Normally if you are editing a document that consists of just text, the automatic page breaks that occur when you fill one page will be fine for the document’s layout.
But different documents require different structures, and it’s possible that you will need to manually add a page break in Microsoft Word when you need a new page that isn’t at the end of the previous one.
Our tutorial below will show you how to insert a page break in Microsoft Word using an option that is found on the Insert tab of the application.
How to Put a Page Break in a Microsoft Word Document
- Click at the point in the document where you want to add the page break.
- Click the Insert tab at the top of the window.
- Click the Page Break button.
Our guide continues below with additional information on how to insert a page break in Microsoft Word, including pictures of these steps.
Does your document have sections it doesn’t need? Read our how to delete section break in Word article for more on how to remove them.
It becomes necessary to know how to insert a page break in Word 2010 when you have something on a current page that you would prefer to display at the top of a new page.
Whether this is a table or the start of a new section or chapter, there are plenty of reasons why you might not want to rely on Word’s automatic method for starting new pages.
The default action in Microsoft Word 2010 is for a new page to be created when the previous page has been filled.
When you are typing a regular paper or report that follows the typical Word layout this is probably fine but, occasionally, you will need to force Word 2010 to start a new page.
This is accomplished with a page break, which is a command that you insert into your Word 2010 document that tells the program that the current page has ended, and you want to begin typing on a new page.
In situations where a page has an atypical structure, this can be helpful, such as a table of contents or a title page, or when you want to isolate an object on its own page, such as a large image.
You can learn more about how to insert a page break in Word 2010 by following the procedure below.
Do you edit documents in Google Docs, too? Our insert page break Google Docs guide can show you how to do this in that application as well.
How to Add a New Page in Word 2010 (Guide with Pictures)
A page break is not a command that tells Word to skip a designated amount of space in your document but is simply an early indicator that the current page has ended.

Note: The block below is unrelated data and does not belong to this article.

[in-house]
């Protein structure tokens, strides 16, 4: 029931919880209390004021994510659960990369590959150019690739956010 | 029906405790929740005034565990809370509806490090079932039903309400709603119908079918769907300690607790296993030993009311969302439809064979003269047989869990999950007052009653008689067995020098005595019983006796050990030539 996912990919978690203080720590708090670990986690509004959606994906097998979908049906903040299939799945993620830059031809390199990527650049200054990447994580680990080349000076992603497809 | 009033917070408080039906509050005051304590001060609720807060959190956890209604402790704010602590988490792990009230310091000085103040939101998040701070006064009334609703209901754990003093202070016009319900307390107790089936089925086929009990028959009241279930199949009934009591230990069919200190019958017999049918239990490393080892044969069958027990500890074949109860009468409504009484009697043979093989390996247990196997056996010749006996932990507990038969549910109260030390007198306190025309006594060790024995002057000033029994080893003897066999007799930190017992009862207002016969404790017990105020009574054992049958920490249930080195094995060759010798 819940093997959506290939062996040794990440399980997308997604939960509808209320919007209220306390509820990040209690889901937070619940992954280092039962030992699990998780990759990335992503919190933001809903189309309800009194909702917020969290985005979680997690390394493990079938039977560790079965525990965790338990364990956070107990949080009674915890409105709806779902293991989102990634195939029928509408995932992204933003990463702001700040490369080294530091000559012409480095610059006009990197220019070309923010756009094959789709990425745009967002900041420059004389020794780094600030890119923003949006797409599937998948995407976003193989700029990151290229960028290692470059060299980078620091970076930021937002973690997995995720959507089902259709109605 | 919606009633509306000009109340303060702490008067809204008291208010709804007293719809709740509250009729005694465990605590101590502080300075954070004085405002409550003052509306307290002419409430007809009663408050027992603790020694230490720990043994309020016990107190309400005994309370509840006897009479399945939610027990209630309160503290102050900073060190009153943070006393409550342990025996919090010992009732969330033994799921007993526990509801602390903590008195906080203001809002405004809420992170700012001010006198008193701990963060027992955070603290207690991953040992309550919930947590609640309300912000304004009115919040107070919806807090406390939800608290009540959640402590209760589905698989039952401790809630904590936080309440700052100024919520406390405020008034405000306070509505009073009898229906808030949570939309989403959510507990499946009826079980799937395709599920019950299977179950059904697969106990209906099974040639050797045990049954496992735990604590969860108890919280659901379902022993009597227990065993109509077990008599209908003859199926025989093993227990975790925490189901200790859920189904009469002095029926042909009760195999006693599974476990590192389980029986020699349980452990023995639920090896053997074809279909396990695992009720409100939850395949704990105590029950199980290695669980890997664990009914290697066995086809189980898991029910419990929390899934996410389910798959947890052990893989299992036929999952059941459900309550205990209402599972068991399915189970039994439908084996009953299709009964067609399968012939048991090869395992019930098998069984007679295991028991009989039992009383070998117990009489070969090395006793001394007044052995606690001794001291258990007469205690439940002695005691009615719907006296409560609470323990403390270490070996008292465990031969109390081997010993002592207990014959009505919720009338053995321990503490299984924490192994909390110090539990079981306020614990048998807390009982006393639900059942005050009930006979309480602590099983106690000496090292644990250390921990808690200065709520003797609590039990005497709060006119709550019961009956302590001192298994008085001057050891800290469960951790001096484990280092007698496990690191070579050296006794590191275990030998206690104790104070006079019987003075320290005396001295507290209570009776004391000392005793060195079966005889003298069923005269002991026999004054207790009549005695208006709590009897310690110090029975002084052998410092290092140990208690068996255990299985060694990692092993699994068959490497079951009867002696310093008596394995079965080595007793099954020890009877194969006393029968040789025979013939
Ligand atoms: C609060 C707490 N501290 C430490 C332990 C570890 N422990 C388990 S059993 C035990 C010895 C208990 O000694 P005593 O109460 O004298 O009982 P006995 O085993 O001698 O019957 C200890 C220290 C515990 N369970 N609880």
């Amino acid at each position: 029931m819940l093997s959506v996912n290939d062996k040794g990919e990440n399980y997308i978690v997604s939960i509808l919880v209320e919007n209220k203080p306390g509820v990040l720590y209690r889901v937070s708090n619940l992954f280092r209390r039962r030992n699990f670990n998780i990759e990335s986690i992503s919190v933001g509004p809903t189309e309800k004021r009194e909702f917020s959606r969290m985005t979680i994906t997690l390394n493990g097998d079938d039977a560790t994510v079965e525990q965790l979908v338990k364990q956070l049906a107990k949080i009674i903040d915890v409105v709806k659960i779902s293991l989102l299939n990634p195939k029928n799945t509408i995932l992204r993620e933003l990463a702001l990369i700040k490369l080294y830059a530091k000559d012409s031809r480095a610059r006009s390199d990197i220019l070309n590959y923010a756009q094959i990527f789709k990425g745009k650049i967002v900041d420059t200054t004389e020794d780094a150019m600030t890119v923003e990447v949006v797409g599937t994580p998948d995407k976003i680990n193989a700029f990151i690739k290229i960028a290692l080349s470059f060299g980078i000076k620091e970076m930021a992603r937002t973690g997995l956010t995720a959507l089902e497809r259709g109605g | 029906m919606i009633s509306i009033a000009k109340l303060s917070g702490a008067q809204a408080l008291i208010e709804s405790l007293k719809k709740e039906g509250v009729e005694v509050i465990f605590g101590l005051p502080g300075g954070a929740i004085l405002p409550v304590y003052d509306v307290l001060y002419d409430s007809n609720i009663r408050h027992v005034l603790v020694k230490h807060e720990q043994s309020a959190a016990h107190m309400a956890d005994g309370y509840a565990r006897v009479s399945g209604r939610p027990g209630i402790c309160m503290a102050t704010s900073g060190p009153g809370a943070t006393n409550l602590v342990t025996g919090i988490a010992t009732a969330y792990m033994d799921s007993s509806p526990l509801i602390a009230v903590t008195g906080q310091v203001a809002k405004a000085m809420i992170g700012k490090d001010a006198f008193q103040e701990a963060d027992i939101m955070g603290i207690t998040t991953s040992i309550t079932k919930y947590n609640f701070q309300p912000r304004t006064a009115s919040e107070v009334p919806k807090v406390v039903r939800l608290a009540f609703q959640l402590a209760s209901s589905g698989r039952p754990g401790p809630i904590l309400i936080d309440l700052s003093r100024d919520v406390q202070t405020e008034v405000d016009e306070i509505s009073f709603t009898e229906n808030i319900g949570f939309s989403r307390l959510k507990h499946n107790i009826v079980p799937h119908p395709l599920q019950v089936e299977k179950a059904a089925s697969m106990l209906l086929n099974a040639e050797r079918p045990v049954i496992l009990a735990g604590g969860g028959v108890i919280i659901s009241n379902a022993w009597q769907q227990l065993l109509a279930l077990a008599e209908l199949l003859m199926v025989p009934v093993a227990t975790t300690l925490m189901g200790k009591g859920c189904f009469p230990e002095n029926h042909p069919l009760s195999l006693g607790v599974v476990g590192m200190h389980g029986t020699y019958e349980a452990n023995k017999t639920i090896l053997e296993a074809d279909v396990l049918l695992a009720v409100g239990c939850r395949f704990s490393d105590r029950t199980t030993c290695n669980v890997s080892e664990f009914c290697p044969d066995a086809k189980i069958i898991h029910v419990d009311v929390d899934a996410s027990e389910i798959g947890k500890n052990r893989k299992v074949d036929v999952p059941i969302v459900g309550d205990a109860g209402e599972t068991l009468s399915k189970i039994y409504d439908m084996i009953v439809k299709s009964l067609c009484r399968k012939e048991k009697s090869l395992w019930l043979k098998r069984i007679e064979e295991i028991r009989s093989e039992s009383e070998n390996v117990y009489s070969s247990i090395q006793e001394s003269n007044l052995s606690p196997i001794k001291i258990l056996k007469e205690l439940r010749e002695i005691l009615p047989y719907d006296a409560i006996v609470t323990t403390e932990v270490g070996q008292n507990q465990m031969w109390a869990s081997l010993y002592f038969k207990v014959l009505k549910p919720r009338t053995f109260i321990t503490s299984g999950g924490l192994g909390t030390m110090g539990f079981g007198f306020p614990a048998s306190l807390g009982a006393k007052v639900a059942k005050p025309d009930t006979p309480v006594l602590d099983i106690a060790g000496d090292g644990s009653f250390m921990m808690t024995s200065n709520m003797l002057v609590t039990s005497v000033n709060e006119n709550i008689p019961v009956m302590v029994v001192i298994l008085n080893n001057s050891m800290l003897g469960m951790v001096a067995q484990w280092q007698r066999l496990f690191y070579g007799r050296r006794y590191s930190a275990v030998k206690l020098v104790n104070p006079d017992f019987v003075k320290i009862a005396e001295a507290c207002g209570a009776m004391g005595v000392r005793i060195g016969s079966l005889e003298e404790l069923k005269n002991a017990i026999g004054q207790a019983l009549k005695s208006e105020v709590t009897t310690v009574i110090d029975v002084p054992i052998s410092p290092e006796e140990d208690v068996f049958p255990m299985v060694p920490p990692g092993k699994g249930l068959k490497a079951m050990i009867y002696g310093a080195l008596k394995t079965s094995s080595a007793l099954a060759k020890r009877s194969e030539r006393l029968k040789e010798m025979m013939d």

Therefore, if you need to add information to a page in which you have inserted a page break, you can add it before the page break without altering the structure of the data that begins on the next page.
The only instance where that is not the case is if you add so much information that the page break is pushed to the next page, in which case the page break will occur on that page instead, forcing the data after the break to the next page again.
Step 1: Open the document in Word 2010.
Step 2: Scroll to the page in which you wish to insert the page break.
Step 3: Position your mouse cursor at the point that will be the end of the page.
Step 4: Click the Insert tab at the top of the window.
Step 5: Click the Page Break button in the Pages section of the ribbon at the top of the window.
Now that you know how to insert a page break in Word you will be able to perform this action whenever you want to start a new page in a document that you are working on.
If you want to be able to see where the page break is inserted, then you can click the Show/Hide button in the Paragraph section of the ribbon on the Home tab.
The page break, as well as the rest of your paragraph marks and formatting symbols, will be shown linke this –
As mentioned previously, you can add information to a page with a page break by entering the information before the page break.
Is there a lot of unmatching or inconsistent formatting in your document? Learn how to clear all of the formatting in Word 2010 so that you can start over with default text instead of manually trying to remove every unwanted formatting element.
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Matthew Burleigh has been writing tech tutorials since 2008. His writing has appeared on dozens of different websites and been read over 50 million times.
After receiving his Bachelor’s and Master’s degrees in Computer Science he spent several years working in IT management for small businesses. However, he now works full time writing content online and creating websites.
His main writing topics include iPhones, Microsoft Office, Google Apps, Android, and Photoshop, but he has also written about many other tech topics as well.